Is Deficit Spending Responsible in Canada?

Is Deficit Spending Responsible in Canada?
What Learned
Attending the workshop on whether deficit spending is responsible for Canada, I was able to learn things. I was able to learn four components of a credible fiscal policy including that it should be realistic, responsible, prudent, and transparent. The fiscal policy of a country is usually shaped by key stakeholders and entities including key stakeholders, media, financial markets, and citizens. For a public policy such as deficit spending to be responsible, it should be focused on creating and sustaining long-term fiscal frameworks that enables the long-term economic growth through controlling the accumulation of public debt. I learned that a responsible policy would be able to integrate the short-term fiscal actions towards stimulating the overall aggregate demand and cover potential output fluctuations. Based on these lessons, deficit spending in Canada might not be responsible as it does not assure the long-term efforts to cut on the public debt levels. However, the deficit spending could be responsible by the government placing permanent structures to contain the public debt level to a certain level. According to Page (2018), the deficit spending policy was hurting the economy as indicated by budgetary balance for the next 1 to 5 years. The first year projection figure on the budgetary balance was (4.8%).
Implications on Public Policy/ Democratic Governance
Unchecked deficit spending could have a negative impact on the democratic governance and the implementation of positive public policy. In Canada, the policy makers are always biased towards deficit spending. The policy makers should review the position of the budget deficit and tax revenues. If the policy makers want to improve governance and public service, they often reduce taxes, an action that increases the tax burden. With time, such a policy constrains the government’s ability to budget for their needs. When deficit spending becomes unbearable, the setting up of optimum fiscal public policy becomes difficult. Since, increased budget deficit limits the ability of the government to allocate resources adequately to the various development and recurrent budget in the government.
Based on the lessons learned from the workshop, the government should be maintain discipline while adopting public policy and actions such as tax reforms action that could reduce the government revenues. Deficit spending is not bad, but excessive, unstructured deficit spending could hurt the economic growth adversely due to the inability of the government to budget for their key development policy programs (Page, 2018). Countries such as Canada could use deficit spending to push for economic growth because of their positive fiscal outlook. Canada has a fiscal room to adopt deficit spending. However, Canada should follow the recommendations of IMF to reduce the debt to GDP, allowing the debt to GDP ratio to decline with economic growth, and the funding of the public investment. Such recommendations are relevant in containing the unsustainable deficit spending that could hurt the long-term economic growth and development of Canada.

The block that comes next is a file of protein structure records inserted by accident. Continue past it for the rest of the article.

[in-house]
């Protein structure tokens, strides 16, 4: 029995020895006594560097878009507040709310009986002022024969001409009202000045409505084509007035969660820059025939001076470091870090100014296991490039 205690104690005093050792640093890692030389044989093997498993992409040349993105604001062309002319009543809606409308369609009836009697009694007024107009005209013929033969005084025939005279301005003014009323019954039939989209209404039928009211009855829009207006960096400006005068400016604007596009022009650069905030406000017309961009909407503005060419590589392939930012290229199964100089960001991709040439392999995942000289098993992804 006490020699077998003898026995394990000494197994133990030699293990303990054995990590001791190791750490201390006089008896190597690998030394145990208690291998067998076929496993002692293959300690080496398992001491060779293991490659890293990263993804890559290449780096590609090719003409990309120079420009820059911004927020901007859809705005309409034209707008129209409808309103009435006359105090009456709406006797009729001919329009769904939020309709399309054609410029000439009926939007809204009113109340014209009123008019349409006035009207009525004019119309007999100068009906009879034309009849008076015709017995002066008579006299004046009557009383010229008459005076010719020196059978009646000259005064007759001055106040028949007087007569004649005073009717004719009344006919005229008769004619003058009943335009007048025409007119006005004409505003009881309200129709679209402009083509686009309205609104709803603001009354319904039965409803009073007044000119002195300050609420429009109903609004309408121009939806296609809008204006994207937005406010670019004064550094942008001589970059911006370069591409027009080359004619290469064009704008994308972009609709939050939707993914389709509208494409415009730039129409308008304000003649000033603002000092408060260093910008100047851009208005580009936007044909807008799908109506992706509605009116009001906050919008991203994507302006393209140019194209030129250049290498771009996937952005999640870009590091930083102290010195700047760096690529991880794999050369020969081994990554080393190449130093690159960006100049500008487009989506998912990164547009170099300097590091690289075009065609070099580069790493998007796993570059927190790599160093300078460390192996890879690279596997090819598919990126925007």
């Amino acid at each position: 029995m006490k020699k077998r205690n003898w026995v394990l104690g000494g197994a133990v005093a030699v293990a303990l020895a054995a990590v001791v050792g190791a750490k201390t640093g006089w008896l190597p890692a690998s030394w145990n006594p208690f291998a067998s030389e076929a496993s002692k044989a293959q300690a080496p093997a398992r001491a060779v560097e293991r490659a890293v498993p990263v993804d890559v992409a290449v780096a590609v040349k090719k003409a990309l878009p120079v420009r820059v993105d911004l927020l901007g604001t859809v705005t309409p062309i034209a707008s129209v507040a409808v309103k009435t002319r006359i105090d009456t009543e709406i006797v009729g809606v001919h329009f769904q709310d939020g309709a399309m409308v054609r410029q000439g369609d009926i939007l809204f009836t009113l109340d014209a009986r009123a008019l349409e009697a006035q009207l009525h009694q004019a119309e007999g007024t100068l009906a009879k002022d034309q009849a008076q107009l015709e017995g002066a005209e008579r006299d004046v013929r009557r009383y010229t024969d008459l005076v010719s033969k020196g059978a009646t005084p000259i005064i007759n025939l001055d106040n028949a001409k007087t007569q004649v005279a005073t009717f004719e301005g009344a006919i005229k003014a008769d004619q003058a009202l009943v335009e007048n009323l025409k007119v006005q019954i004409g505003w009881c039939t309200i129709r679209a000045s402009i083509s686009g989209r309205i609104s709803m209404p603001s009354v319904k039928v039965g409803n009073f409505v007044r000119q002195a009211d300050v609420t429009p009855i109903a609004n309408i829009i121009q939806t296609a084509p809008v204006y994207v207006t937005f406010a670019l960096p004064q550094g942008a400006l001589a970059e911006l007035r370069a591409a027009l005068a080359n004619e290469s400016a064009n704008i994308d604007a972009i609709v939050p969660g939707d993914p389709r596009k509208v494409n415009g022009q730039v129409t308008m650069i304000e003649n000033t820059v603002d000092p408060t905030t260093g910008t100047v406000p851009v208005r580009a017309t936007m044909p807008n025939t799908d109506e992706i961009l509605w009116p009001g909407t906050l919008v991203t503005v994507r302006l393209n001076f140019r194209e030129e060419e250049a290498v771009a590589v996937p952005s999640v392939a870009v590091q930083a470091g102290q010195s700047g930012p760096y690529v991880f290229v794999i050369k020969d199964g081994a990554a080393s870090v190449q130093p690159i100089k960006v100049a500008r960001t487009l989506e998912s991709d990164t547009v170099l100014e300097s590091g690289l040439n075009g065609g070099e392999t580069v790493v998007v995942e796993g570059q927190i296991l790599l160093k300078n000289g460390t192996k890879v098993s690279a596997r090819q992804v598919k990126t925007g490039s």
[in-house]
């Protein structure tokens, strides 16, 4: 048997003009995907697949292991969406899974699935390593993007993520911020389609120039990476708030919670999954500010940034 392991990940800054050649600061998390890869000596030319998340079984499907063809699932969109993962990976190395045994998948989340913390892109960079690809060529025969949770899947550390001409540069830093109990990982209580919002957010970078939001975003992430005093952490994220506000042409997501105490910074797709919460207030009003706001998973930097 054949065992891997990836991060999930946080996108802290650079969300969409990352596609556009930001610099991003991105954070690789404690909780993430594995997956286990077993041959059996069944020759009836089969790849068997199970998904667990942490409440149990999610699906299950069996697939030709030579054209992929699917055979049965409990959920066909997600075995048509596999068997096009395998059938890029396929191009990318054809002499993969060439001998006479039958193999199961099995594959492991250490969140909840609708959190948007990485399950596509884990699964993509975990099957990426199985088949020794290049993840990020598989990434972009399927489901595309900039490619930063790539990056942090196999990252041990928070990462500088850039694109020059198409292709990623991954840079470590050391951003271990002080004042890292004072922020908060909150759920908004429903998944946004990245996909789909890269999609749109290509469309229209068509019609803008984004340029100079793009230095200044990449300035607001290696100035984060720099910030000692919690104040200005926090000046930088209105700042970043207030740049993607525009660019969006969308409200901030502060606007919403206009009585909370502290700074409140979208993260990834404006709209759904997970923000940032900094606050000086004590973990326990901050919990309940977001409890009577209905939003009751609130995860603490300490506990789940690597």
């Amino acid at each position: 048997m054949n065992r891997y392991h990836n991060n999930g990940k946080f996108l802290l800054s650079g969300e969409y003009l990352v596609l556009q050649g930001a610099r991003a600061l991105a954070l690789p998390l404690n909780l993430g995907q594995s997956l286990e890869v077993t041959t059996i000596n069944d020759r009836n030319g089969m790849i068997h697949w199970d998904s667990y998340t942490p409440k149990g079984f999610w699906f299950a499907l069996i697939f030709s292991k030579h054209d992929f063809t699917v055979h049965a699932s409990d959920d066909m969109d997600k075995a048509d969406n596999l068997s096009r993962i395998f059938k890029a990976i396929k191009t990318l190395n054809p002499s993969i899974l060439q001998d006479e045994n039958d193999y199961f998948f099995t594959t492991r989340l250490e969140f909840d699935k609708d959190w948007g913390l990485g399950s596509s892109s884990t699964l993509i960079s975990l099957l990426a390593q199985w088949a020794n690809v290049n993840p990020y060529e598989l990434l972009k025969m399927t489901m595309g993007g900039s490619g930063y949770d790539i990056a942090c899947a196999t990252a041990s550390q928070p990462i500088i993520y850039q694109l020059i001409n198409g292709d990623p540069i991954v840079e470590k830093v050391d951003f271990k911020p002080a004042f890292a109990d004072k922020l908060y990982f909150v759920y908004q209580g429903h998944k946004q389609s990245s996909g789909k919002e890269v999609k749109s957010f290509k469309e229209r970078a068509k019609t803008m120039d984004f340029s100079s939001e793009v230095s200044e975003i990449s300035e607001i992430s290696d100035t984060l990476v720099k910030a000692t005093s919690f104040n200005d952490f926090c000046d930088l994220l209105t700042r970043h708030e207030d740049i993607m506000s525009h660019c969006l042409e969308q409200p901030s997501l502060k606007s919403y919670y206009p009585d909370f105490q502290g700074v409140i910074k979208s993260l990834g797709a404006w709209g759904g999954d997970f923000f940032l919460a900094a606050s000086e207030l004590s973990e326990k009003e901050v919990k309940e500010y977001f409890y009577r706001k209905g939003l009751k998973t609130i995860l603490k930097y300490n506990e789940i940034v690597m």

Added Value
The workshop on deficit spending gave me new insights on the need to structure government’s fiscal policies well. The government should follow the laid out fiscal rules and recommendations from the independent institutions such as legislative budget departments and fiscal councils. The fiscal rules include set out balanced budget guidelines, spending targets, and debt-to-GDP ratios. The independent institutions have non-biased reports on implications of deficit spending on the economy both in the short-term and long-run. Initially, I thought the policymakers are always swayed by political actors into making adjustments on the deficit spending limits and targets. Even though the political actors have influence, I learned that independent governmental agencies play a critical role in implementing effective fiscal actions. I also discovered that there is no relationship between debt and economic growth.

Page, K. (2018, March 23). Is deficit spending responsible? Workshop on Social Science Research, Concordia University, IFSD Institute Fiscal Studies of and Democracy, 2-70.